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Catskills Backpacking: The Escarpment Trail

North Point, The Escarpment Trail, Catskills

One of my favorite multi-day backpacking trips in the Catskills of New York is The Escarpment Trail, which is notable for it’s open vistas and fine views of the Hudson River Valley. This 23.9 mile hike is moderately challenging and is best spread over a 3 day trip, including shuttles, so you can enjoy the views without feeling rushed.

The last time I hiked the Escarpment Trail was on a trip led by a good friend who leads backpacking trips for the New York Chapter of the Appalachian Mountain Club. The trip leaders for this AMC chapter are fantastic and I’ve backpacked with them in the Catskills, the Taconics, the Green Mountains, the Adirondacks, and the White Mountains (New York, Connecticut, Vermont, and New Hampshire.)

The trail starts on Schutt Road just outside of Haines Falls, NY off Rt 18. It circles around the North/South Lake Campground (see Maps 40 and 41 from the NY-NJ Trail Conference) and parallels the Hudson River past North Point, before veering northeast over Blackhead Mountain (3,940 ft) and ending at Rt 23 at the foot of Windham High Peak (3,524 ft).

Airplane Crash on the Escarpment Trail
Airplane Crash on the Escarpment Trail

The Escarpment Trail is so called because it overlooks the Hudson River Valley to the east. This area is a popular spot for hang gliding and fliers and I can remember a rest stop we took, where we sat in the sunshine at the top of a cliff overlooking the valley and watched hang gliders soaring in front of us against a blue blue sky.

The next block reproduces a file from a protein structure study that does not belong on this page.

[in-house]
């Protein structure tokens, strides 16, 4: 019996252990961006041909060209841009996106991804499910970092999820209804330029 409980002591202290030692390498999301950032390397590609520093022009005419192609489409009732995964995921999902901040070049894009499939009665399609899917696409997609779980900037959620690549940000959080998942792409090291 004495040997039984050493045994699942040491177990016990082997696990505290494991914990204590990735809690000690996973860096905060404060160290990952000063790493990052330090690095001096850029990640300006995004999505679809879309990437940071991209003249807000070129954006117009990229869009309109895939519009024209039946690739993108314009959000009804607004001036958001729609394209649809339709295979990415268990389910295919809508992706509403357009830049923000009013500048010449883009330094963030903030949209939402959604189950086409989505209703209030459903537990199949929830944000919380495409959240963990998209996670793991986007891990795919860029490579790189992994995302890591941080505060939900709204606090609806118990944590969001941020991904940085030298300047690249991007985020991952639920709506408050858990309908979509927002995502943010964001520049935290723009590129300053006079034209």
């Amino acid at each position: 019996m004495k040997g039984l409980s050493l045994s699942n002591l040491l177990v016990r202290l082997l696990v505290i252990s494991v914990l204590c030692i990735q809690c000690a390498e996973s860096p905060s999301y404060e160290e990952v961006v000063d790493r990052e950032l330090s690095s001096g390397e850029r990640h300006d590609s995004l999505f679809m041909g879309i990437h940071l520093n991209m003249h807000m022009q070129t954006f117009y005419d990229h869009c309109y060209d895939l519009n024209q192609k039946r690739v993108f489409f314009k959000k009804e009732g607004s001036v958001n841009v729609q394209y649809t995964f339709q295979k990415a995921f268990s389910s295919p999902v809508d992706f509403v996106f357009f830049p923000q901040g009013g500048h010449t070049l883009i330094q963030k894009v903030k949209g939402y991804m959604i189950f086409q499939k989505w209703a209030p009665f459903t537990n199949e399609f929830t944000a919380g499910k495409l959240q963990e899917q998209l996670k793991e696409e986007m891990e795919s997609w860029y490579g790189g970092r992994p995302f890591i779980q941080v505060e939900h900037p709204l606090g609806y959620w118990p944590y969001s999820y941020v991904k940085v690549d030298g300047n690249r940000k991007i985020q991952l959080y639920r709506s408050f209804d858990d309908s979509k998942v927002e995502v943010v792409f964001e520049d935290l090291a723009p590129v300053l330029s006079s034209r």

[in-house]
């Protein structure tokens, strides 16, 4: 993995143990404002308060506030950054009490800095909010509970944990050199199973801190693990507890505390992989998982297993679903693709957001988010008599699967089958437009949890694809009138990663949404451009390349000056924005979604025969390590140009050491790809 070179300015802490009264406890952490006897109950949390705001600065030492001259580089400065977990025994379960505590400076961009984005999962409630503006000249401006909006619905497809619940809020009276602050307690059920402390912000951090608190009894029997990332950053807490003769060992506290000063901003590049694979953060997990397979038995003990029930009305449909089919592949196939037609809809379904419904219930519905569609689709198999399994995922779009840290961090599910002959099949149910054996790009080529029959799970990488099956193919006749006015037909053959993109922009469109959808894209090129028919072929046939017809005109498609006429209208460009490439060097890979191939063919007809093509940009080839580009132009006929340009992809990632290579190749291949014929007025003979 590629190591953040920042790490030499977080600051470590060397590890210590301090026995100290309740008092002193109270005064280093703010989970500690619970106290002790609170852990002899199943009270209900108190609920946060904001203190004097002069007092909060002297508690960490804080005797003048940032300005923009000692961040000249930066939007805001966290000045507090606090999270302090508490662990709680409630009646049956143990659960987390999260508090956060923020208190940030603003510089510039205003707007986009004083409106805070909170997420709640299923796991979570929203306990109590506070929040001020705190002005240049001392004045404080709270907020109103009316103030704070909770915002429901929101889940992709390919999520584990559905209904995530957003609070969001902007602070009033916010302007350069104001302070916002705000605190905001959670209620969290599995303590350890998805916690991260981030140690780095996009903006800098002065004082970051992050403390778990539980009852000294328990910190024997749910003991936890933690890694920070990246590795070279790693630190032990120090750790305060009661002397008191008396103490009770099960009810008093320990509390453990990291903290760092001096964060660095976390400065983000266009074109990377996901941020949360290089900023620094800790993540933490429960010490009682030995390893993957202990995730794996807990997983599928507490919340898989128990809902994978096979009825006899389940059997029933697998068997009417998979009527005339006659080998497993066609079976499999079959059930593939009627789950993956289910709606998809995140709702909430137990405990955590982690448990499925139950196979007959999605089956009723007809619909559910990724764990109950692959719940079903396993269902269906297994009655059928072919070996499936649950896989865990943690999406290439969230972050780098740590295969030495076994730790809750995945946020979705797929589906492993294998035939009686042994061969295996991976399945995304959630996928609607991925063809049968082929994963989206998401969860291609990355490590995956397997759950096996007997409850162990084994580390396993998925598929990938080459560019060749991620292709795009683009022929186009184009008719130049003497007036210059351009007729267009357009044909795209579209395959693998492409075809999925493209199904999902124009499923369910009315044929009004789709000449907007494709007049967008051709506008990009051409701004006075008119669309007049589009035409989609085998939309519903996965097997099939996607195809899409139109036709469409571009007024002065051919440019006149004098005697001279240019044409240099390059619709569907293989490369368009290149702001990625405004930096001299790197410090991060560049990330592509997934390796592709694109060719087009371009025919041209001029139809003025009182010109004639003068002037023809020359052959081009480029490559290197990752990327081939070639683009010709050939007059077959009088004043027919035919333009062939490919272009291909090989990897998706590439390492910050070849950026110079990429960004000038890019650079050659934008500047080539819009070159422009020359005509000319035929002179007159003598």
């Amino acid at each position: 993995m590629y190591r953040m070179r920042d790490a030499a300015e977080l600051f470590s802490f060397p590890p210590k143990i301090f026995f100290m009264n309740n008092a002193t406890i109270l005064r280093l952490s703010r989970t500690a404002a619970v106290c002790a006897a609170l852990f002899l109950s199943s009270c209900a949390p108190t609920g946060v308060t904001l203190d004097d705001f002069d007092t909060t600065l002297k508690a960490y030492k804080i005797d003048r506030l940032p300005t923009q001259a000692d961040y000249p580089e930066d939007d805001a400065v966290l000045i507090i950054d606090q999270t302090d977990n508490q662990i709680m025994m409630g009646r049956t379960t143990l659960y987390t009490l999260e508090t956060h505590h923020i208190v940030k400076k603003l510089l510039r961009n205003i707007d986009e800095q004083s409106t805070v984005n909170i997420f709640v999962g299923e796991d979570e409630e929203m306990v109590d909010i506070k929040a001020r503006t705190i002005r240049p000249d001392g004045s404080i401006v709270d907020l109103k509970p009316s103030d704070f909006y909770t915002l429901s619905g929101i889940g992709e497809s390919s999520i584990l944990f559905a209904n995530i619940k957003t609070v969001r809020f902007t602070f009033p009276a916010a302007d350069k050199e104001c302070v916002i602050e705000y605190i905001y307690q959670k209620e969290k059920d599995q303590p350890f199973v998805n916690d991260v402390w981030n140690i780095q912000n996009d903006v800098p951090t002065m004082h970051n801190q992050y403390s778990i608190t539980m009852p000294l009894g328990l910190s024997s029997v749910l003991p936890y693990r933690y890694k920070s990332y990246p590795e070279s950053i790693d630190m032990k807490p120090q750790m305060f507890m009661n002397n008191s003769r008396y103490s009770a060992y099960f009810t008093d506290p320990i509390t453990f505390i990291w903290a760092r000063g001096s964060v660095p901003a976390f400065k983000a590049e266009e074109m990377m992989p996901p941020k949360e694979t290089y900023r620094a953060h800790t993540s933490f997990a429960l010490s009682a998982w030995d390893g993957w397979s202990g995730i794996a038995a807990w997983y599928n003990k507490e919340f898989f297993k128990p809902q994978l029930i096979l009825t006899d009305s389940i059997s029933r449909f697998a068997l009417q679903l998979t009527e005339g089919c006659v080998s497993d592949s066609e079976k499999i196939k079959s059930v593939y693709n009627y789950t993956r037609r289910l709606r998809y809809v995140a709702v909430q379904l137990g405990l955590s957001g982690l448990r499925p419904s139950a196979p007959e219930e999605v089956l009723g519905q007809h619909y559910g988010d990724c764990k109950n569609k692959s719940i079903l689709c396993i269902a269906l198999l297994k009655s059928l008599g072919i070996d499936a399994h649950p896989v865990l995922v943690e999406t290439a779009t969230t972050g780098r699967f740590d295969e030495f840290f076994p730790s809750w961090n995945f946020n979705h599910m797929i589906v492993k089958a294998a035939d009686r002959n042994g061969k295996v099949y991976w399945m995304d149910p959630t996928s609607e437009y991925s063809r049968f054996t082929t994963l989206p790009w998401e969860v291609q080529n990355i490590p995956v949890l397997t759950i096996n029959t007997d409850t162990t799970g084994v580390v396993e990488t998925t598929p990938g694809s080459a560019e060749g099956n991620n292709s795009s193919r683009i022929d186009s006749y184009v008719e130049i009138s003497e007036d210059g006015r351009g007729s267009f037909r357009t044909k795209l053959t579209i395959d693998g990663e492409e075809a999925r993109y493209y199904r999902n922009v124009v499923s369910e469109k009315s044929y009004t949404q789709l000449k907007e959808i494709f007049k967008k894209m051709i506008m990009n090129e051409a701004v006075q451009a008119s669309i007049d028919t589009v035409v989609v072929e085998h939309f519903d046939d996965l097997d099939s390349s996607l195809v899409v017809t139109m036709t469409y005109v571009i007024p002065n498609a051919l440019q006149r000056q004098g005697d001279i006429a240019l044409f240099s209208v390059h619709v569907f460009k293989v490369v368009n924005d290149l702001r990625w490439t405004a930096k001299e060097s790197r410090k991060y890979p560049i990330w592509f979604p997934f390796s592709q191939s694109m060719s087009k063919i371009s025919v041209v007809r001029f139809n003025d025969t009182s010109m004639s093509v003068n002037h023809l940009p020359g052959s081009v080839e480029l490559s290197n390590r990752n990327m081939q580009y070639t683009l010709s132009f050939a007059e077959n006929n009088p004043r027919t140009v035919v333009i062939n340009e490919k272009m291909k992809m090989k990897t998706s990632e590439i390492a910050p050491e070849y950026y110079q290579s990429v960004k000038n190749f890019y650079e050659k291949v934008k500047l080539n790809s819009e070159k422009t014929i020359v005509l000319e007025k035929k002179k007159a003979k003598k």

Further evidence of the popularity of flying can be found near North Point in the form of an a crashed airplane which has been left in the woods. This is a morbidly fascinating artifact to stumble upon if you’re not expecting it!

The trail is unusually dry for the Catskills, so make sure that you fill up regularly and bring a good map in case you need to hike down the ridge in search of a stream. I remember this happening on our trip but we found an nice creek and a great stealth site in the process, where we made camp for the evening.

The Escarpment Trail
The Escarpment Trail

Click for an Interactive Map of The Escarpment Trail on Caltopo.com

Near the halfway point of the trail, you arrive at the foot of Blackhead Mountain, the 4th highest peak in the Catskills, and have to make a steep ascent. Blackhead is part of a spectacular group of three peaks (shown above) which warrant a separate day hike to summit and explore. The middle peak is called Black Dome Mountain (3,980 ft) and the one on the far right is called Thomas Cole Mountain (3,940 ft), named after a famous American Painter and member of the Hudson School.

After Blackhead you hike up and down several smaller 3,000 foot peaks before cresting Windham High Peak. Just below, Windham there is a dense hemlock forest that you pass through just above the Windham Lean-to. It’s spectacular and one of the best sights on the trail.

If you are traveling to the trail from a distance, the Windham Lean-to is a good place to camp the night before and while it’s close to the road, it’s not close enough to attract the wrong sort of company.